Virtual machines and OS X

Michael Crawford mdcrawford at
Mon Nov 17 13:59:37 PST 2014

If as you speculate, xnu is panicking just because it sees an
unexpected CPU class, I wonder if one could write a guest extension
that would prevent that from happening.

While Mac OS X kernel extensions are mostly used for device drivers,
they can be used to "hot patch" any part of the kernel you want to.

So you could simply replace the function that identifies the CPU type,
or write NOPs over the call to panic(), or patch panic's entry point
so that it doesn't do anything if it's called for this particular.

I don't recall what the actual panic message was, I'll give it a try
again sometime soon.

I'll also try both Parallels and VMWare.  I used to use Parallels
quite a bit - I really liked it.  I've never used VMWare.
Michael David Crawford
mdcrawford at

   Available for Software Development in the Portland, Oregon Metropolitan

On Mon, Nov 17, 2014 at 1:52 PM, René J.V. <rjvbertin at> wrote:
> On Monday November 17 2014 13:33:58 Michael Crawford wrote:
>> I don't think shared folders are implemented as network shares, some
>> other method is used.
> Not explicitly, but in some implicit sense. I know that shared folders are treated that way in Windows guests running in VirtualBox.
>> I was about to say that the folder is made to look like a regular disk
>> drive but I'm not so sure, that would require the guest to manage the
>> filesystem structure - allocating sectors &c. - and that's not done
>> with any of the VMs I've used.
> Sharing requires "guest extensions", most of the time, which can include drivers for all kinds of exotic drive types ;)
>> VirtualBox' doc specifically warns that a guest might not run on a
>> later CPU model than Apple tested it with during development.  I still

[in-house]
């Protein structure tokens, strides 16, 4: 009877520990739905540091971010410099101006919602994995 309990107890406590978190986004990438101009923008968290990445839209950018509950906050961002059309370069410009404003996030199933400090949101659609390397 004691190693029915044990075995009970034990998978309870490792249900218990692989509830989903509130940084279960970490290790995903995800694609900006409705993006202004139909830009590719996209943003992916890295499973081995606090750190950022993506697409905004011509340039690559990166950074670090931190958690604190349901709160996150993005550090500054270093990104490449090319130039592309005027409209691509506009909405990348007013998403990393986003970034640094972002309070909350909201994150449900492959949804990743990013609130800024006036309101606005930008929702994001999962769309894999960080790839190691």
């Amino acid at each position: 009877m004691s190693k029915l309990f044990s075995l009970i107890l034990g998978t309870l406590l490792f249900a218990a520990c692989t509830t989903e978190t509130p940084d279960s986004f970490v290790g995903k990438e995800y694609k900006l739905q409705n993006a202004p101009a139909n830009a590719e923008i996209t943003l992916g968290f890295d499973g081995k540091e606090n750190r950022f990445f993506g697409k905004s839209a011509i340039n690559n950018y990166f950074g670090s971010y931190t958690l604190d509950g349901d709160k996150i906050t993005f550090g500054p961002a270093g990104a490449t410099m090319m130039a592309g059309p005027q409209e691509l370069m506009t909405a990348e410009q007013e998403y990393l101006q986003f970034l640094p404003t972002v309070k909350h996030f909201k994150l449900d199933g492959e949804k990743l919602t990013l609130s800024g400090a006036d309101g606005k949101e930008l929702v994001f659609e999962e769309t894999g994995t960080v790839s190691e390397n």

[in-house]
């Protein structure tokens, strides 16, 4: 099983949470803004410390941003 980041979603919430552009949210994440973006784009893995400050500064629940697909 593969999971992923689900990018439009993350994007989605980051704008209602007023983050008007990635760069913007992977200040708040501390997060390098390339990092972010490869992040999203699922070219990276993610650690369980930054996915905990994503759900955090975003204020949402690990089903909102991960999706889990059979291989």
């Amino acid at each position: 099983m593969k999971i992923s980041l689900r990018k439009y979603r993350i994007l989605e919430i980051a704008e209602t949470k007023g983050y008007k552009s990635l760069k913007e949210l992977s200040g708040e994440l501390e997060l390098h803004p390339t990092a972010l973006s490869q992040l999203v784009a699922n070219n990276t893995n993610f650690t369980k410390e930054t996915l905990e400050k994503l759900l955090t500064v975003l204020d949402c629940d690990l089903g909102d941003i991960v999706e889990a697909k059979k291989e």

>> find that surprising, as all the CPU vendors work really, really hard
>> to enable upward compatibility - like the Xeon in my desktop box can
> ...
>> However if it's a kernel panic, xnu - the OS X kernel - might have
>> used a supervisor-mode machine instruction that works differently than
>> it does on earlier model of CPU.  Because Apple makes both the
> Or, Apple ties CPU model to system board and other stuff requiring drivers, detect a too-new CPU at some early point in the boot process, and provokes a panic. A KP isn't necessarily the result of an illegal operation, often it's like an abort(), to "get out" of a situation you know you cannot handle.
> VirtualBox is also less advanced in the CPU features it "exports" to the guest. My i7 CPU has AVX, but VirtualBox won't expose it to the VM (Parallels does, IIRC). If the OS somehow has a hardcoded set of presumptions of what a given CPU can do, that could indeed provoke crashes or KPs.
> I suppose you'd be less likely to run into this kind of issue if the VM software gives the possibility to create a 32bit VM, which means the CPU will be running in legacy mode.
>> Parallels offers a free demo, I'll give that a try sometime soon.  Does VMWare?
> I think so. Note that Parallel's demo isn't completely free in the sense that you have to sign up for spam in order activate the demo. So be sure to use a throw-away address for that.
> R.
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